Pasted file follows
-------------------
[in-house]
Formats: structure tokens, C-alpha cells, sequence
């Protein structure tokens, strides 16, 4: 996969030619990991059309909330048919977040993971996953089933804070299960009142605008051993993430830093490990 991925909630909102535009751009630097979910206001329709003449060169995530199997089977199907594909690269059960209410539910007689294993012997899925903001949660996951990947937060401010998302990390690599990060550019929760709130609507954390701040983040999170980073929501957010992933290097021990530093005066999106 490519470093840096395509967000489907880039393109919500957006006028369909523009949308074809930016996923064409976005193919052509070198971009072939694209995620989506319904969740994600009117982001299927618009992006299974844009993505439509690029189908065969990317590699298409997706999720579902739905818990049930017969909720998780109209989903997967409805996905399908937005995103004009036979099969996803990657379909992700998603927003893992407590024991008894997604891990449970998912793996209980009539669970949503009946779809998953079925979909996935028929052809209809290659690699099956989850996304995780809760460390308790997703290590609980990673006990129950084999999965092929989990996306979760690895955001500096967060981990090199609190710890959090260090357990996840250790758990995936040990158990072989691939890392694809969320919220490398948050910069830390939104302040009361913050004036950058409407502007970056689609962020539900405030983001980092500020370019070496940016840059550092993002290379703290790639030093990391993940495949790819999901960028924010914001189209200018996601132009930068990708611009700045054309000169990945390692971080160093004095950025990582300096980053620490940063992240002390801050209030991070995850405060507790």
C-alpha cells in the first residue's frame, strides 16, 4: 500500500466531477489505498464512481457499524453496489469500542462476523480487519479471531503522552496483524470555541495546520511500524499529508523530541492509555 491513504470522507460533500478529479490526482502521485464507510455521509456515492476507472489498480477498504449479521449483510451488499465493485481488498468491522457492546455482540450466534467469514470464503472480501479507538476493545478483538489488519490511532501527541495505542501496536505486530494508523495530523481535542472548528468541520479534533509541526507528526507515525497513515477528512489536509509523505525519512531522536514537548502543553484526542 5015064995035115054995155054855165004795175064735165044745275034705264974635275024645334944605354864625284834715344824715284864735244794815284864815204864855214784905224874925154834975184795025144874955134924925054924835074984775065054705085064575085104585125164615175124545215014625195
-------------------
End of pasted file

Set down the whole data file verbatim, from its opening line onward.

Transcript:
[in-house]
Formats: structure tokens, C-alpha cells, sequence
């Protein structure tokens, strides 16, 4: 996969030619990991059309909330048919977040993971996953089933804070299960009142605008051993993430830093490990 991925909630909102535009751009630097979910206001329709003449060169995530199997089977199907594909690269059960209410539910007689294993012997899925903001949660996951990947937060401010998302990390690599990060550019929760709130609507954390701040983040999170980073929501957010992933290097021990530093005066999106 490519470093840096395509967000489907880039393109919500957006006028369909523009949308074809930016996923064409976005193919052509070198971009072939694209995620989506319904969740994600009117982001299927618009992006299974844009993505439509690029189908065969990317590699298409997706999720579902739905818990049930017969909720998780109209989903997967409805996905399908937005995103004009036979099969996803990657379909992700998603927003893992407590024991008894997604891990449970998912793996209980009539669970949503009946779809998953079925979909996935028929052809209809290659690699099956989850996304995780809760460390308790997703290590609980990673006990129950084999999965092929989990996306979760690895955001500096967060981990090199609190710890959090260090357990996840250790758990995936040990158990072989691939890392694809969320919220490398948050910069830390939104302040009361913050004036950058409407502007970056689609962020539900405030983001980092500020370019070496940016840059550092993002290379703290790639030093990391993940495949790819999901960028924010914001189209200018996601132009930068990708611009700045054309000169990945390692971080160093004095950025990582300096980053620490940063992240002390801050209030991070995850405060507790």
C-alpha cells in the first residue's frame, strides 16, 4: 500500500466531477489505498464512481457499524453496489469500542462476523480487519479471531503522552496483524470555541495546520511500524499529508523530541492509555 491513504470522507460533500478529479490526482502521485464507510455521509456515492476507472489498480477498504449479521449483510451488499465493485481488498468491522457492546455482540450466534467469514470464503472480501479507538476493545478483538489488519490511532501527541495505542501496536505486530494508523495530523481535542472548528468541520479534533509541526507528526507515525497513515477528512489536509509523505525519512531522536514537548502543553484526542 5015064995035115054995155054855165004795175064735165044745275034705264974635275024645334944605354864625284834715344824715284864735244794815284864815204864855214784905224874925154834975184795025144874955134924925054924835074984775065054705085064575085104585125164615175124545215014625195